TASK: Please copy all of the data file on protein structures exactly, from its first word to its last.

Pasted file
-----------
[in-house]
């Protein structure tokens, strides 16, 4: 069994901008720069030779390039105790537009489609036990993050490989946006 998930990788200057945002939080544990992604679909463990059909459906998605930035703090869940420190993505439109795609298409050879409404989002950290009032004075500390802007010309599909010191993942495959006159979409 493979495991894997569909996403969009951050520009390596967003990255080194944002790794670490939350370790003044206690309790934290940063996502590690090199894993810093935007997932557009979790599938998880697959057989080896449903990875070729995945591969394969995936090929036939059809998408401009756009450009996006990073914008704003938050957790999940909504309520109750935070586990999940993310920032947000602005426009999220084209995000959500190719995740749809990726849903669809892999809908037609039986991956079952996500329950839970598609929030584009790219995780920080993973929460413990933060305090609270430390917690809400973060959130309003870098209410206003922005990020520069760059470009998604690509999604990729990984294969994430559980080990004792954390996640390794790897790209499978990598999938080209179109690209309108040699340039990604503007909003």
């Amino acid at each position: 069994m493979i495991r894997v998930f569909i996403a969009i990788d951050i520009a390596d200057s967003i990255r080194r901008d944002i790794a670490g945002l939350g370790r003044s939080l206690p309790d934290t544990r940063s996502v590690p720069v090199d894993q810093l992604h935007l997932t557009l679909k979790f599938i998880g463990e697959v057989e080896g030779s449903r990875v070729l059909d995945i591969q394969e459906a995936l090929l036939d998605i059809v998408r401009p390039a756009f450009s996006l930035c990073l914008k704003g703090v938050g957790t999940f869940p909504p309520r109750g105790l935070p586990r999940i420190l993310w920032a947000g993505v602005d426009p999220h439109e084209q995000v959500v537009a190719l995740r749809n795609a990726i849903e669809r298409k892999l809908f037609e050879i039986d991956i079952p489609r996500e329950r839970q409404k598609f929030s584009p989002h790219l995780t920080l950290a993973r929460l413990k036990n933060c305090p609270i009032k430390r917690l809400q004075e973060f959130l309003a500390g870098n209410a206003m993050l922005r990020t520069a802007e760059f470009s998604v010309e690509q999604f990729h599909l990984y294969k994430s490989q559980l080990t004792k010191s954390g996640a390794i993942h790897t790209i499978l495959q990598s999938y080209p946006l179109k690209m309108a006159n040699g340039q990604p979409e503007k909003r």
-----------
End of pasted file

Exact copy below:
[in-house]
């Protein structure tokens, strides 16, 4: 069994901008720069030779390039105790537009489609036990993050490989946006 998930990788200057945002939080544990992604679909463990059909459906998605930035703090869940420190993505439109795609298409050879409404989002950290009032004075500390802007010309599909010191993942495959006159979409 493979495991894997569909996403969009951050520009390596967003990255080194944002790794670490939350370790003044206690309790934290940063996502590690090199894993810093935007997932557009979790599938998880697959057989080896449903990875070729995945591969394969995936090929036939059809998408401009756009450009996006990073914008704003938050957790999940909504309520109750935070586990999940993310920032947000602005426009999220084209995000959500190719995740749809990726849903669809892999809908037609039986991956079952996500329950839970598609929030584009790219995780920080993973929460413990933060305090609270430390917690809400973060959130309003870098209410206003922005990020520069760059470009998604690509999604990729990984294969994430559980080990004792954390996640390794790897790209499978990598999938080209179109690209309108040699340039990604503007909003």
């Amino acid at each position: 069994m493979i495991r894997v998930f569909i996403a969009i990788d951050i520009a390596d200057s967003i990255r080194r901008d944002i790794a670490g945002l939350g370790r003044s939080l206690p309790d934290t544990r940063s996502v590690p720069v090199d894993q810093l992604h935007l997932t557009l679909k979790f599938i998880g463990e697959v057989e080896g030779s449903r990875v070729l059909d995945i591969q394969e459906a995936l090929l036939d998605i059809v998408r401009p390039a756009f450009s996006l930035c990073l914008k704003g703090v938050g957790t999940f869940p909504p309520r109750g105790l935070p586990r999940i420190l993310w920032a947000g993505v602005d426009p999220h439109e084209q995000v959500v537009a190719l995740r749809n795609a990726i849903e669809r298409k892999l809908f037609e050879i039986d991956i079952p489609r996500e329950r839970q409404k598609f929030s584009p989002h790219l995780t920080l950290a993973r929460l413990k036990n933060c305090p609270i009032k430390r917690l809400q004075e973060f959130l309003a500390g870098n209410a206003m993050l922005r990020t520069a802007e760059f470009s998604v010309e690509q999604f990729h599909l990984y294969k994430s490989q559980l080990t004792k010191s954390g996640a390794i993942h790897t790209i499978l495959q990598s999938y080209p946006l179109k690209m309108a006159n040699g340039q990604p979409e503007k909003r």